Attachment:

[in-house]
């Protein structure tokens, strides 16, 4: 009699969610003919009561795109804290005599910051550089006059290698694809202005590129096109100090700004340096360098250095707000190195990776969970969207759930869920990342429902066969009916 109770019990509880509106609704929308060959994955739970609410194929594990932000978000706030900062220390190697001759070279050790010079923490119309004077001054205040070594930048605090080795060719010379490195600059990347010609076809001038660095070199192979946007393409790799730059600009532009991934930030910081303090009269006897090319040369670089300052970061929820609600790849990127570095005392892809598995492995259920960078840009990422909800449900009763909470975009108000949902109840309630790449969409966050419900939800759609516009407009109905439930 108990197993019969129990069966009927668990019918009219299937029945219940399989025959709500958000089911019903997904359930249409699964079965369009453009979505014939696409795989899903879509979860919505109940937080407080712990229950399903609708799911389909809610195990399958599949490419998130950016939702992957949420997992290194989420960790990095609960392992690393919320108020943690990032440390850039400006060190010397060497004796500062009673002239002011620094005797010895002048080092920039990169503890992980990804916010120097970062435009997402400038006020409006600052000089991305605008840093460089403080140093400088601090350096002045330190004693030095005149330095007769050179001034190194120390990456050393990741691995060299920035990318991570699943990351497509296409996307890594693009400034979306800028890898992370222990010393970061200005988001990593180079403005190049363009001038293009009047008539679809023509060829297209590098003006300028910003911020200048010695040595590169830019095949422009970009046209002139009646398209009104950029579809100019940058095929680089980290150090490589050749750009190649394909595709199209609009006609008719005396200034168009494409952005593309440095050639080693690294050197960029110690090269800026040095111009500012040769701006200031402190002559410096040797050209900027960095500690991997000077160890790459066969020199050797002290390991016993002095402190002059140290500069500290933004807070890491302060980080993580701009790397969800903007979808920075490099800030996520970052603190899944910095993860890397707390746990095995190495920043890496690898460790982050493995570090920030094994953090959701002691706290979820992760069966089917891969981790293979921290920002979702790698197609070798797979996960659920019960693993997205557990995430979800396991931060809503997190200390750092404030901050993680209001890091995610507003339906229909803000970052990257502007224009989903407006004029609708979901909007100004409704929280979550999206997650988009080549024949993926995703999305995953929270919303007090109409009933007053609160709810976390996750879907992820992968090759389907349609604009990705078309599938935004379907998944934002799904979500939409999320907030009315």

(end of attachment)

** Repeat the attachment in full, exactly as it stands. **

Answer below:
[in-house]
């Protein structure tokens, strides 16, 4: 009699969610003919009561795109804290005599910051550089006059290698694809202005590129096109100090700004340096360098250095707000190195990776969970969207759930869920990342429902066969009916 109770019990509880509106609704929308060959994955739970609410194929594990932000978000706030900062220390190697001759070279050790010079923490119309004077001054205040070594930048605090080795060719010379490195600059990347010609076809001038660095070199192979946007393409790799730059600009532009991934930030910081303090009269006897090319040369670089300052970061929820609600790849990127570095005392892809598995492995259920960078840009990422909800449900009763909470975009108000949902109840309630790449969409966050419900939800759609516009407009109905439930 108990197993019969129990069966009927668990019918009219299937029945219940399989025959709500958000089911019903997904359930249409699964079965369009453009979505014939696409795989899903879509979860919505109940937080407080712990229950399903609708799911389909809610195990399958599949490419998130950016939702992957949420997992290194989420960790990095609960392992690393919320108020943690990032440390850039400006060190010397060497004796500062009673002239002011620094005797010895002048080092920039990169503890992980990804916010120097970062435009997402400038006020409006600052000089991305605008840093460089403080140093400088601090350096002045330190004693030095005149330095007769050179001034190194120390990456050393990741691995060299920035990318991570699943990351497509296409996307890594693009400034979306800028890898992370222990010393970061200005988001990593180079403005190049363009001038293009009047008539679809023509060829297209590098003006300028910003911020200048010695040595590169830019095949422009970009046209002139009646398209009104950029579809100019940058095929680089980290150090490589050749750009190649394909595709199209609009006609008719005396200034168009494409952005593309440095050639080693690294050197960029110690090269800026040095111009500012040769701006200031402190002559410096040797050209900027960095500690991997000077160890790459066969020199050797002290390991016993002095402190002059140290500069500290933004807070890491302060980080993580701009790397969800903007979808920075490099800030996520970052603190899944910095993860890397707390746990095995190495920043890496690898460790982050493995570090920030094994953090959701002691706290979820992760069966089917891969981790293979921290920002979702790698197609070798797979996960659920019960693993997205557990995430979800396991931060809503997190200390750092404030901050993680209001890091995610507003339906229909803000970052990257502007224009989903407006004029609708979901909007100004409704929280979550999206997650988009080549024949993926995703999305995953929270919303007090109409009933007053609160709810976390996750879907992820992968090759389907349609604009990705078309599938935004379907998944934002799904979500939409999320907030009315």